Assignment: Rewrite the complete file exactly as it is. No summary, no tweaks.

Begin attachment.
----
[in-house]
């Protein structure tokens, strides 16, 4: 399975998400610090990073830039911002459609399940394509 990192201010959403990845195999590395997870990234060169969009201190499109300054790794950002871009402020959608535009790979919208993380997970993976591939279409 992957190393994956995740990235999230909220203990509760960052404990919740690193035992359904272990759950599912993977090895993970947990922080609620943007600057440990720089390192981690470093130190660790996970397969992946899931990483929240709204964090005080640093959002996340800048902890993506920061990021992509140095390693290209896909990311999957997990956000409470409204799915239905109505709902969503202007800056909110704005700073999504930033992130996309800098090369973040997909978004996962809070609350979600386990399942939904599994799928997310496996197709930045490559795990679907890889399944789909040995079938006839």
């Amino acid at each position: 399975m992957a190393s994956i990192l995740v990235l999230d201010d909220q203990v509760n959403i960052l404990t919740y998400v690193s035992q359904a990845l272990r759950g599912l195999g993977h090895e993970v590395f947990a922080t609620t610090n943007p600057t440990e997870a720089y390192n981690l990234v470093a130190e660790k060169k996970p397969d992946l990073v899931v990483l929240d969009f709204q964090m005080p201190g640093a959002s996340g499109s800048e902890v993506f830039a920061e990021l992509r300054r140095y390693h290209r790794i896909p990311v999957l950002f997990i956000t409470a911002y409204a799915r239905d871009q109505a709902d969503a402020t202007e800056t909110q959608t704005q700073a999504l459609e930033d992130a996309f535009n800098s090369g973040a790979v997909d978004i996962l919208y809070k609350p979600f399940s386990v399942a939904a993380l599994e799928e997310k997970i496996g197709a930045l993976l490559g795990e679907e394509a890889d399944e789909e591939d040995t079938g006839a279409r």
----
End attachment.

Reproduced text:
[in-house]
């Protein structure tokens, strides 16, 4: 399975998400610090990073830039911002459609399940394509 990192201010959403990845195999590395997870990234060169969009201190499109300054790794950002871009402020959608535009790979919208993380997970993976591939279409 992957190393994956995740990235999230909220203990509760960052404990919740690193035992359904272990759950599912993977090895993970947990922080609620943007600057440990720089390192981690470093130190660790996970397969992946899931990483929240709204964090005080640093959002996340800048902890993506920061990021992509140095390693290209896909990311999957997990956000409470409204799915239905109505709902969503202007800056909110704005700073999504930033992130996309800098090369973040997909978004996962809070609350979600386990399942939904599994799928997310496996197709930045490559795990679907890889399944789909040995079938006839």
């Amino acid at each position: 399975m992957a190393s994956i990192l995740v990235l999230d201010d909220q203990v509760n959403i960052l404990t919740y998400v690193s035992q359904a990845l272990r759950g599912l195999g993977h090895e993970v590395f947990a922080t609620t610090n943007p600057t440990e997870a720089y390192n981690l990234v470093a130190e660790k060169k996970p397969d992946l990073v899931v990483l929240d969009f709204q964090m005080p201190g640093a959002s996340g499109s800048e902890v993506f830039a920061e990021l992509r300054r140095y390693h290209r790794i896909p990311v999957l950002f997990i956000t409470a911002y409204a799915r239905d871009q109505a709902d969503a402020t202007e800056t909110q959608t704005q700073a999504l459609e930033d992130a996309f535009n800098s090369g973040a790979v997909d978004i996962l919208y809070k609350p979600f399940s386990v399942a939904a993380l599994e799928e997310k997970i496996g197709a930045l993976l490559g795990e679907e394509a890889d399944e789909e591939d040995t079938g006839a279409r």